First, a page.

Not Just Whistling Vivaldi
Posted by Emily Pronin on May 1, 2010
One of the great social psychologists of our time, Claude Steele, was recently on NPR discussing his new book Whistling Vivaldi and Other Clues to How Stereotypes Affect Us. The book is a moving personal account and a compelling scientific discussion of how stereotypes shape the thoughts, feelings, and actions of those whom they target. Steele is the originator of “stereotype threat,” an idea that has spawned countless experiments around the world and profoundly impacted the way that we think about the racial achievement gap in American schooling.
Stereotype threat is a situationist concept if ever there was one. The idea goes like this: In certain situations, all of us are subject to negative stereotypes because of identities we have (as a professor, we might be stereotyped as absent-minded, as a lawyer as argumentative, or as an African American as violent). The experience of stereotype threat occurs when a person becomes aware that, in a particular situation, he or she may be judged according to a negative stereotype, or may even confirm that stereotype via his or her actions. For example, an African American high school student might experience stereotype threat when taking a standardized test of “intellectual ability.” I sometimes experience stereotype threat when I’m stopped on the street for driving directions (and fear that any error or imprecision could contribute to the stereotype that females lack spatial ability).
Steele and others have found that this experience can create a self-fulfilling prophecy. African American college students who have shown equal math ability to their white peers perform worse on standardized math test problems when they are told that those problems measure intellectual ability (a claim that makes the race stereotype relevant), but they perform equally well when told that those same problems measure problem solving in general—and are not a test of intellectual ability. Whites perform worse at golf putting than African Americans when they are told that it involves innate athletic ability (something that whites are stereotyped to have less of than their African American peers)—but perform better than African Americans when they are told it taps into “athletic intelligence.” And, the effects of stereotype threat go beyond test performance. Women in math and science cut off aspects of their feminine identity when they walk into math class or science lab, in order to avoid being subject to negative stereotypes about their abilities (full disclosure: I was a student of Steele, and this finding was from our research together – pdf).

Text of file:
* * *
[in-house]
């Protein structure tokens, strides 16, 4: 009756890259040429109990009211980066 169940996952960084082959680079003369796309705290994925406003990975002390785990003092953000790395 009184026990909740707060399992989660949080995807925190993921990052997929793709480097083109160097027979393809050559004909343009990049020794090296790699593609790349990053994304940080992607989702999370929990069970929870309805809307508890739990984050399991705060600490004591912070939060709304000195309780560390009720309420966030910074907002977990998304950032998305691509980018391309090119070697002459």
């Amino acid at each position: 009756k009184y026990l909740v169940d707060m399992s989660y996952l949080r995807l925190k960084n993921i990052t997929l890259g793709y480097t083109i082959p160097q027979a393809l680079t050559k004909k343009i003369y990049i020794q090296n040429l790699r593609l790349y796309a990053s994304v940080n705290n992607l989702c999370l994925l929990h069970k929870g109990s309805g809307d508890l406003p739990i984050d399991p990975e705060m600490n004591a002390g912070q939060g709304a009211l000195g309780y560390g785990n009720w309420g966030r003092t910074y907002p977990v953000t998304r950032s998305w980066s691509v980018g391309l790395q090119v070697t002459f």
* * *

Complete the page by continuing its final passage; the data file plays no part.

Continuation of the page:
So why is the book entitled Whistling Vivaldi? The somewhat mysterious reference is inspired by a story once told by Steele’s friend Brent Staples, a writer for The New York Times. Staples described how, as a young African American graduate student living in Chicago, he found that whites sometimes seemed fearful as he approached them while walking down the street. Over time, he found himself whistling Vivaldi as he walked past, as a way to prevent others from seeing him through the lens of a negative stereotype about young African American men and proneness to violence. His whistling of classical music suggested that the stereotype did not apply to him, and that he was a man of education, “culture,” and “class.” The story is a moving one. It captures the burden of being in situations where we are subject to stereotypes, and also the remarkable capability we have to function in the face of them, albeit at a cost for our mental and psychic resources. Vivaldi probably couldn’t have composed the “Four Seasons” (or solved any difficult math problems) if he’d had to whistle Corelli at the same time.
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To read more about Whistling Vivaldi or purchase the book, click here.
For a sample of related Situationist posts, see “The Situational Effects of a Black President,” “The Nerdy, Gendered Situation of Computer Science.” “The Situation of ‘Winners’ and ‘Losers’,” “Social Psychologists Discuss Stereotype Threat,” “The Gendered Situation of Chess,” “The Situation of Gender-Science Stereotypes,” “Race Attributions and Georgetown University Basketball,” “Women’s Situational Bind,” “The Situation of Gender and Science,” “Stereotype Threat and Performance,” “The Gendered Situation of Science & Math,” “Gender-Imbalanced Situation of Math, Science, and Engineering,” “Sex Differences in Math and Science,” “You Shouldn’t Stereotype Stereotypes,” “Women’s Situation in Economics,” and “Your Group is Bad at Math.”
This entry was posted on May 1, 2010 at 12:01 am and is filed under Book, Classic Experiments, Implicit Associations, Situationist Contributors, Social Psychology. You can follow any responses to this entry through the RSS 2.0 feed. You can leave a response, or trackback from your own site.